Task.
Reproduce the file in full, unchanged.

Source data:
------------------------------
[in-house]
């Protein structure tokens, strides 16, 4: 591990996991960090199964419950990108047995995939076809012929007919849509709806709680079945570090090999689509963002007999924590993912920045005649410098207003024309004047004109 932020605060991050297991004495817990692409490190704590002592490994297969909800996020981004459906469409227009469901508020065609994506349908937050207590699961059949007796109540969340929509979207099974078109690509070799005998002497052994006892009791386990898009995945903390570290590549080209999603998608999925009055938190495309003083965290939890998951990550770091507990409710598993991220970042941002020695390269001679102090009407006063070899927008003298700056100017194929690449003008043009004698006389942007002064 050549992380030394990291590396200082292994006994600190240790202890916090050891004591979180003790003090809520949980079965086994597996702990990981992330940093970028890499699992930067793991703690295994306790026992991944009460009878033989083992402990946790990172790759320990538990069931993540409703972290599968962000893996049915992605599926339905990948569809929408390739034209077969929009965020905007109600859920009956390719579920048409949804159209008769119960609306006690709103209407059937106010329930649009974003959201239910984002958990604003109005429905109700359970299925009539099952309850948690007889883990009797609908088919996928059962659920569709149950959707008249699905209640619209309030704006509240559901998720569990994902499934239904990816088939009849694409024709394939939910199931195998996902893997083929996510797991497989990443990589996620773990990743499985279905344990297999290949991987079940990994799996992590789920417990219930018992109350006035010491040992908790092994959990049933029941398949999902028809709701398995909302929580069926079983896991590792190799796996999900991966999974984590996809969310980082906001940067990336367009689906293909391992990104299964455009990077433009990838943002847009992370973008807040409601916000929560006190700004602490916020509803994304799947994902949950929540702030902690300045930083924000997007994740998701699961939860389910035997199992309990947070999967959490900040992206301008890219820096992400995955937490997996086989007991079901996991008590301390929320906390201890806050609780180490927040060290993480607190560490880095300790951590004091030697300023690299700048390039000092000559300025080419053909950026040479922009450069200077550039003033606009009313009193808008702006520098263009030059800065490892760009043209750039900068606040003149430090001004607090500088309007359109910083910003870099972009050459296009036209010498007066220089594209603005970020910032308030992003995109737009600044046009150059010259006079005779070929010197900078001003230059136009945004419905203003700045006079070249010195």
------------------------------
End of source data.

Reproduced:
[in-house]
């Protein structure tokens, strides 16, 4: 591990996991960090199964419950990108047995995939076809012929007919849509709806709680079945570090090999689509963002007999924590993912920045005649410098207003024309004047004109 932020605060991050297991004495817990692409490190704590002592490994297969909800996020981004459906469409227009469901508020065609994506349908937050207590699961059949007796109540969340929509979207099974078109690509070799005998002497052994006892009791386990898009995945903390570290590549080209999603998608999925009055938190495309003083965290939890998951990550770091507990409710598993991220970042941002020695390269001679102090009407006063070899927008003298700056100017194929690449003008043009004698006389942007002064 050549992380030394990291590396200082292994006994600190240790202890916090050891004591979180003790003090809520949980079965086994597996702990990981992330940093970028890499699992930067793991703690295994306790026992991944009460009878033989083992402990946790990172790759320990538990069931993540409703972290599968962000893996049915992605599926339905990948569809929408390739034209077969929009965020905007109600859920009956390719579920048409949804159209008769119960609306006690709103209407059937106010329930649009974003959201239910984002958990604003109005429905109700359970299925009539099952309850948690007889883990009797609908088919996928059962659920569709149950959707008249699905209640619209309030704006509240559901998720569990994902499934239904990816088939009849694409024709394939939910199931195998996902893997083929996510797991497989990443990589996620773990990743499985279905344990297999290949991987079940990994799996992590789920417990219930018992109350006035010491040992908790092994959990049933029941398949999902028809709701398995909302929580069926079983896991590792190799796996999900991966999974984590996809969310980082906001940067990336367009689906293909391992990104299964455009990077433009990838943002847009992370973008807040409601916000929560006190700004602490916020509803994304799947994902949950929540702030902690300045930083924000997007994740998701699961939860389910035997199992309990947070999967959490900040992206301008890219820096992400995955937490997996086989007991079901996991008590301390929320906390201890806050609780180490927040060290993480607190560490880095300790951590004091030697300023690299700048390039000092000559300025080419053909950026040479922009450069200077550039003033606009009313009193808008702006520098263009030059800065490892760009043209750039900068606040003149430090001004607090500088309007359109910083910003870099972009050459296009036209010498007066220089594209603005970020910032308030992003995109737009600044046009150059010259006079005779070929010197900078001003230059136009945004419905203003700045006079070249010195």